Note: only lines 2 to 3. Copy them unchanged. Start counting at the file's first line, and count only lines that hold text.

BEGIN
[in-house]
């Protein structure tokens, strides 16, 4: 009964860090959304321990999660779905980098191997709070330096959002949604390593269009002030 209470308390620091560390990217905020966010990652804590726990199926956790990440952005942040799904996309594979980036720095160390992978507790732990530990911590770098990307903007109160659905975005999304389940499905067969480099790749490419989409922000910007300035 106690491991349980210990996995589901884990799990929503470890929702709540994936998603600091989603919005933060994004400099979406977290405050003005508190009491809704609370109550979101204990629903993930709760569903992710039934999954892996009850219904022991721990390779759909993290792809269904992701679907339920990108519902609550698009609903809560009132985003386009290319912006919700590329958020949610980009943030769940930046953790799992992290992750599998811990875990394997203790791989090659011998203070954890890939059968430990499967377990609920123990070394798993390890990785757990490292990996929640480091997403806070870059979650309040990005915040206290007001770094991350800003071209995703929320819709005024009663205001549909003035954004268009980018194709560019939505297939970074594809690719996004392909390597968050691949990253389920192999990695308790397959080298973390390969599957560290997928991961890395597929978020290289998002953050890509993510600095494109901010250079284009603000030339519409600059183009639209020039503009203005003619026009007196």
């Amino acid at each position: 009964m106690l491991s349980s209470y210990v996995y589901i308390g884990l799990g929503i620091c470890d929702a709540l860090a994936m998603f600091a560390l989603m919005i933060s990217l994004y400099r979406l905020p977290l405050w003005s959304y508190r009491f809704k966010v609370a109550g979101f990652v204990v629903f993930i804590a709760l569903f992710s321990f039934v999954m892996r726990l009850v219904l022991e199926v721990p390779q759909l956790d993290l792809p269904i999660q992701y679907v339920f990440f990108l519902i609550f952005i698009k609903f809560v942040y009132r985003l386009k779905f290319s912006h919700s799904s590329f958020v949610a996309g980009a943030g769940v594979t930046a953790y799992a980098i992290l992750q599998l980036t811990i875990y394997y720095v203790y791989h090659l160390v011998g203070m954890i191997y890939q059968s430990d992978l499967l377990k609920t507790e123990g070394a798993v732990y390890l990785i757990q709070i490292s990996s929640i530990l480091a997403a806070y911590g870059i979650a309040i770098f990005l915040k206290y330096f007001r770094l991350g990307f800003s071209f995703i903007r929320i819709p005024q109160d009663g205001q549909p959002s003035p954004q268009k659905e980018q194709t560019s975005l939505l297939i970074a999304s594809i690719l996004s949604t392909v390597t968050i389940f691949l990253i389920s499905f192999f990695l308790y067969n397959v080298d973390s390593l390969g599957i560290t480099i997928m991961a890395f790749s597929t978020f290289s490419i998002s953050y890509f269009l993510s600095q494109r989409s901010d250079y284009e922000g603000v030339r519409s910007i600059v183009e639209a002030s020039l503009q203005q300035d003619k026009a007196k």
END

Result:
């Protein structure tokens, strides 16, 4: 009964860090959304321990999660779905980098191997709070330096959002949604390593269009002030 209470308390620091560390990217905020966010990652804590726990199926956790990440952005942040799904996309594979980036720095160390992978507790732990530990911590770098990307903007109160659905975005999304389940499905067969480099790749490419989409922000910007300035 106690491991349980210990996995589901884990799990929503470890929702709540994936998603600091989603919005933060994004400099979406977290405050003005508190009491809704609370109550979101204990629903993930709760569903992710039934999954892996009850219904022991721990390779759909993290792809269904992701679907339920990108519902609550698009609903809560009132985003386009290319912006919700590329958020949610980009943030769940930046953790799992992290992750599998811990875990394997203790791989090659011998203070954890890939059968430990499967377990609920123990070394798993390890990785757990490292990996929640480091997403806070870059979650309040990005915040206290007001770094991350800003071209995703929320819709005024009663205001549909003035954004268009980018194709560019939505297939970074594809690719996004392909390597968050691949990253389920192999990695308790397959080298973390390969599957560290997928991961890395597929978020290289998002953050890509993510600095494109901010250079284009603000030339519409600059183009639209020039503009203005003619026009007196």
């Amino acid at each position: 009964m106690l491991s349980s209470y210990v996995y589901i308390g884990l799990g929503i620091c470890d929702a709540l860090a994936m998603f600091a560390l989603m919005i933060s990217l994004y400099r979406l905020p977290l405050w003005s959304y508190r009491f809704k966010v609370a109550g979101f990652v204990v629903f993930i804590a709760l569903f992710s321990f039934v999954m892996r726990l009850v219904l022991e199926v721990p390779q759909l956790d993290l792809p269904i999660q992701y679907v339920f990440f990108l519902i609550f952005i698009k609903f809560v942040y009132r985003l386009k779905f290319s912006h919700s799904s590329f958020v949610a996309g980009a943030g769940v594979t930046a953790y799992a980098i992290l992750q599998l980036t811990i875990y394997y720095v203790y791989h090659l160390v011998g203070m954890i191997y890939q059968s430990d992978l499967l377990k609920t507790e123990g070394a798993v732990y390890l990785i757990q709070i490292s990996s929640i530990l480091a997403a806070y911590g870059i979650a309040i770098f990005l915040k206290y330096f007001r770094l991350g990307f800003s071209f995703i903007r929320i819709p005024q109160d009663g205001q549909p959002s003035p954004q268009k659905e980018q194709t560019s975005l939505l297939i970074a999304s594809i690719l996004s949604t392909v390597t968050i389940f691949l990253i389920s499905f192999f990695l308790y067969n397959v080298d973390s390593l390969g599957i560290t480099i997928m991961a890395f790749s597929t978020f290289s490419i998002s953050y890509f269009l993510s600095q494109r989409s901010d250079y284009e922000g603000v030339r519409s910007i600059v183009e639209a002030s020039l503009q203005q300035d003619k026009a007196k």